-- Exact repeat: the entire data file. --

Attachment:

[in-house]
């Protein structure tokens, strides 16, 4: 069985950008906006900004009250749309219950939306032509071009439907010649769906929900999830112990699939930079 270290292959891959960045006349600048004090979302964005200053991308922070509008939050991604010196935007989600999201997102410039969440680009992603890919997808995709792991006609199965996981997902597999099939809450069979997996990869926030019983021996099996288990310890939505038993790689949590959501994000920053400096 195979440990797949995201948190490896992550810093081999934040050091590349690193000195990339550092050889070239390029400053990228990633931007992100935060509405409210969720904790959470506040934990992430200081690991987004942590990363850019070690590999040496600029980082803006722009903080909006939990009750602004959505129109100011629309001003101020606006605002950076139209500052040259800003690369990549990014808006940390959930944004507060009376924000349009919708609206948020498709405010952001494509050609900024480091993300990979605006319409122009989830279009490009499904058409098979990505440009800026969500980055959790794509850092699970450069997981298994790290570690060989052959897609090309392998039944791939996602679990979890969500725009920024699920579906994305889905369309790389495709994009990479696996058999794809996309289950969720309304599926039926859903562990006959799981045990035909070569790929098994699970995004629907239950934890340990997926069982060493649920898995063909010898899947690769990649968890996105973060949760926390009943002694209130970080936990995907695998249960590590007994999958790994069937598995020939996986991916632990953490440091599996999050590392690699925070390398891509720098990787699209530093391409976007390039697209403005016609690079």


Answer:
[in-house]
């Protein structure tokens, strides 16, 4: 069985950008906006900004009250749309219950939306032509071009439907010649769906929900999830112990699939930079 270290292959891959960045006349600048004090979302964005200053991308922070509008939050991604010196935007989600999201997102410039969440680009992603890919997808995709792991006609199965996981997902597999099939809450069979997996990869926030019983021996099996288990310890939505038993790689949590959501994000920053400096 195979440990797949995201948190490896992550810093081999934040050091590349690193000195990339550092050889070239390029400053990228990633931007992100935060509405409210969720904790959470506040934990992430200081690991987004942590990363850019070690590999040496600029980082803006722009903080909006939990009750602004959505129109100011629309001003101020606006605002950076139209500052040259800003690369990549990014808006940390959930944004507060009376924000349009919708609206948020498709405010952001494509050609900024480091993300990979605006319409122009989830279009490009499904058409098979990505440009800026969500980055959790794509850092699970450069997981298994790290570690060989052959897609090309392998039944791939996602679990979890969500725009920024699920579906994305889905369309790389495709994009990479696996058999794809996309289950969720309304599926039926859903562990006959799981045990035909070569790929098994699970995004629907239950934890340990997926069982060493649920898995063909010898899947690769990649968890996105973060949760926390009943002694209130970080936990995907695998249960590590007994999958790994069937598995020939996986991916632990953490440091599996999050590392690699925070390398891509720098990787699209530093391409976007390039697209403005016609690079």